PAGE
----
As soon as I wrote yesterday's column about high-multiple stocks with low Piotroski F-scores, I knew I would get several requests for those with high multiples and high F-scores. These market darlings are stocks the market loves that also have strong fundamentals. So, I sat down last night before the second baseball playoff game and ran a few screens and tests.
What I found is a way to use these stocks that tests very well and handily beats the market. We simply ranked high-multiple stocks by F-score and buy the top-20 with a quarterly rebalance.
The resulting portfolio is a blend of high quality and strong momentum that might appeal to growth-oriented investors. Most of the outperformance comes from stocks that stay in the portfolio for an extended period, but that is not knowable in advance. This approach has a high turnover rate as it dumps any stock as soon as it slips out of the top-20.
I have said on several occasions that using a half value, half momentum approach with an annual rebalance is probably the best way to run a long-term portfolio. This method might be a decent way to manage the momentum side of that mix.
The portfolio contains some interesting names. Forrester Research (FORR) is one of the leading research and consulting firms in the world. The Cambridge, Mass.-based firm helps customers develop what its calls "customer-obsessed strategies that drive growth." It also provides data that customers can use to spot trends and consumer behavior in the markets they serve.
Forrester's business is pretty good, as reported earnings in the second quarter were $0.41 per share compared to $0.31 in the previous year. The company has posted a positive earnings surprise in three of the last four quarters and analysts are raising their estimates.
FORR trades at a premium price-to-earnings (P/E) multiple of 45x, but the fundamentals are solid as the company earns an F-score of 9. That is the highest possible score and suggests the company and the stock can continue to exceed expectations.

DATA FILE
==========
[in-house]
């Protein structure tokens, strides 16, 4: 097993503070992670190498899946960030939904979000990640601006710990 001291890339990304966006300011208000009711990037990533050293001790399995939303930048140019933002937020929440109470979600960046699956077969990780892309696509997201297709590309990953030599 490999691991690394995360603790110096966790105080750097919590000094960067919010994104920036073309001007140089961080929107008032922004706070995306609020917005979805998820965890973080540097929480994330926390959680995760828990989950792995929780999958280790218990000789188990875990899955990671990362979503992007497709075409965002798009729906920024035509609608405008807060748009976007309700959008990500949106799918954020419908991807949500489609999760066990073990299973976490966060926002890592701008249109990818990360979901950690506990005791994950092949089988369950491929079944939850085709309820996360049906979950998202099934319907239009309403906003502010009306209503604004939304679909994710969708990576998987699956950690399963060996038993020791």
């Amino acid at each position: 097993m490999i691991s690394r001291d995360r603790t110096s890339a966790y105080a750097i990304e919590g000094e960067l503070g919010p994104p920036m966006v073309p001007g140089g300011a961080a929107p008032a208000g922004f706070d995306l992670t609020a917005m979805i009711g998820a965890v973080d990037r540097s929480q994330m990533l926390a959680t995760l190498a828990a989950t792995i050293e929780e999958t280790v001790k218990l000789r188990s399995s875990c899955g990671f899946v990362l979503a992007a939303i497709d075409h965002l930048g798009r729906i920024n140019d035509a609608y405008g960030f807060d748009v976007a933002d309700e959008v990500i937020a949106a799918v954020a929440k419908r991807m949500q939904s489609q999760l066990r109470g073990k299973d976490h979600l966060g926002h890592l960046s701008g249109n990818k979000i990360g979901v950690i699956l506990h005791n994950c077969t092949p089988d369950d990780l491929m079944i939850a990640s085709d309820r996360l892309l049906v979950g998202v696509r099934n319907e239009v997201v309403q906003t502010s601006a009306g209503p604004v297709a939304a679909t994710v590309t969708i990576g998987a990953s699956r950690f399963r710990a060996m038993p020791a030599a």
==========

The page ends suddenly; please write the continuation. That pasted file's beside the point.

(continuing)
Robotics is one of those possible 100-to-1 long-term opportunities and iRobot (IRBT) has to be considered as a potential huge long-term winner. The company has spun off its defense robot business and is now focused on developing robots for the connected home of the future.
iRobot has partnered with Amazon's (AMZN) Web Services to give its robots the ability to connect to the cloud. CEO Colin Angle talked about the partnership in an interview saying, "We're excited about the ramifications of being able to start putting parts of our control system up in the cloud, and starting to have this rich, spatial understanding and mapping information in the cloud that we can use to make homes smarter."
The company has an early advantage in the home robotics market and its fundamentals earn it an F-score of 8 right now. iRobot has blown away the analyst estimates four quarters in a row and expectations are being raised for both this year and next.
A few years ago I made the suggestion that Ulta Salon, Cosmetics & Fragrance (ULTA) traded at ridiculous multiples and could never justify such a ridiculous valuation. I was wrong. After walking into Ulta with my wife, my adult daughter and a teenage girl, I never disparaged the stock again. While I may not be mentally able to pull the trigger on a stock at 45x earnings, I can tell you that its customers spend a good amount of money in the stores.
After my visit that day, I came away with two valuable observations. First, I will never willingly walk into an Ulta store again and shorting this stock is an excellent way to go broke. Apparently, makeup is recession-proof. Ulta earns an F-score of 8, and institutional investors love the shares right now.
Let me be clear that I am not throwing in the towel and abandoning my value approach. It works for me and works very well, but I am aware that most investors are not able to just do nothing for extended periods while waiting for deep-value situations to work out.
Using F-scores to sort growth stocks is a high-quality momentum approach similar to those used by wildly successful growth investors such as Louis Navellier and Richard Driehaus with outstanding results. It can help give investors who like owning popular stocks a way to instill some discipline based on fundamentals into the investing and trading process.